Venal Albany Dems have given up too much to be on the far left “cool kids.”


The Democrats in Albany, at least some of them, seem to be on a self-destructive mission to cannibalize our party and make our candidates lose more in each successive election.

The latest example? The orchestrated public humiliation by the Senate of Judge Hector LaSalle, a lifelong Democrat with a stellar professional reputation. The Senate Judiciary Committee voted 10 to 9 on Wednesday to nullify LaSalle’s nomination to become the state’s chief justice — all 10 nos coming from colleagues Democrats.

The show gave lawmakers the added benefit of embarrassing Kathy Hochul (the Democratic governor who just approved their big pay raise) since LaSalle was her nominee. The Senate flexed its muscles to show the world who’s boss — and deliberately undermined New York’s first female governor as she begins her first full term.

Some blame Hochul, saying she failed to provide early support or twist the right arms. Could be. But I’m not blaming the victims here. I put this squarely on the Senate leadership, which seems desperate to get approval from the cool kids on the far left — even at the expense of some of their own Democratic colleagues.

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All 10 votes blocking LaSalle came from fellow Democrats.

Remember, in the midterms of 2022, Republicans flipped four New York congressional seats and several Long Island state legislative districts, gaining ground in each of the state’s 62 counties — largely because leftist policies like the bailout reform bills in New York knocked out moderate reforms. Democratic voters, as well as newer Asian and Hispanic voters.

I have no doubt that LaSalle, a Long Islander and Brentwood HS graduate with a reputation as a consensus builder, is well qualified. He now serves with distinction as chairman of the New York Supreme Court’s Appellate Division, Second Division, and presides over the nation’s busiest and largest court system. You don’t just get a job like that. And LaSalle, whose parents are from Puerto Rico, would make history as the first person of color to head the state’s Supreme Court and oversee the judiciary.

Hochul’s choice of LaSalle was not some out of the blue curveball to provoke the left. The selection process was conducted, as is customary and by law, by the state Judicial Appointment Committee, which sent seven candidates, including LaSalle, to the governor. Hochul made her choice.

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The response from activists was sudden and swift. LaSalle had been a prosecutor at the Suffolk District Attorney’s Office several times. For the far left, that’s a disqualifying foul right out of the gate.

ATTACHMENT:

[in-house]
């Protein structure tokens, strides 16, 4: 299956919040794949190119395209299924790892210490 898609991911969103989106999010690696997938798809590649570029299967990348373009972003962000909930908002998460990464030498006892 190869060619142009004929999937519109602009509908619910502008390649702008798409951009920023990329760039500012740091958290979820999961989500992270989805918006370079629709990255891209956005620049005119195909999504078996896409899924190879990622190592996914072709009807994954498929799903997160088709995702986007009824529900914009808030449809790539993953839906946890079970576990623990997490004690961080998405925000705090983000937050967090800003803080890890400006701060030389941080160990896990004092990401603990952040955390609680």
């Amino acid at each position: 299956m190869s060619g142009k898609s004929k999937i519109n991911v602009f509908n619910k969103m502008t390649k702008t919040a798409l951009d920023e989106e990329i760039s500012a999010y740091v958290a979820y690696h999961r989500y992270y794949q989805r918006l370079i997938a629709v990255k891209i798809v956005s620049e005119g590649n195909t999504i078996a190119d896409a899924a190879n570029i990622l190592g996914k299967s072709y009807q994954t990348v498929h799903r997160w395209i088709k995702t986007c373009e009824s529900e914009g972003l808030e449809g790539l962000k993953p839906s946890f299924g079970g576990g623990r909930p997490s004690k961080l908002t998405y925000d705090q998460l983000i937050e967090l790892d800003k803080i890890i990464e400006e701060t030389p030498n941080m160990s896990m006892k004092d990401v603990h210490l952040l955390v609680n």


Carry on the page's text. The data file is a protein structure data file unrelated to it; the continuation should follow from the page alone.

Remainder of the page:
Subsequently, some of his procedural decisions were plucked from his long career and then mischaracterized to falsely portray him as anti-choice and anti-union. And that’s just not true.

The Senate leadership clearly made a decision well ahead of Wednesday’s vote.

Governor Kathy Hochul
Hochul has pushed LaSalle as a strong, centrist pick.
Getty Images for Concordia Summit

“I don’t see this ending the way the governor wanted it to,” Senate Majority Leader Andrea Stewart-Cousins ​​said on a podcast more than a week before the vote.

Perhaps to keep the votes lined up to please the left, Stewart-Cousins ​​piled the committee with three extra Democratic senators (and only one Republican) — with the three extra Dem “no” votes ensuring that the LaSalle nomination went south.

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Now left-wing politicians tell Hochul what they tell other Dems when they don’t fall in line: They call her a closed Republican. “Dem senate supermajority need not tolerate @GovKathyHochul acting like a Republican,” Senator Jabari Brisport tweeted.

It’s important to note that this is the first time, even in hyperpolitical Albany, that a governor’s choice for Supreme Court has been defeated. These nominations had been approved in the past, even when the Senate and the Executive Chamber were controlled by different parties.

So what does Hochul do now? She said she is considering a legal move to allow the entire Senate to vote on the nomination. That is good. She needs to flex her own muscles and flex them quickly or it will be a long and demoralizing four years – for her, the Democratic Party and the state.

Former Nassau County Executive Laura Curran (D) hosts the “Cut to the Chase with Laura Curran” podcast.



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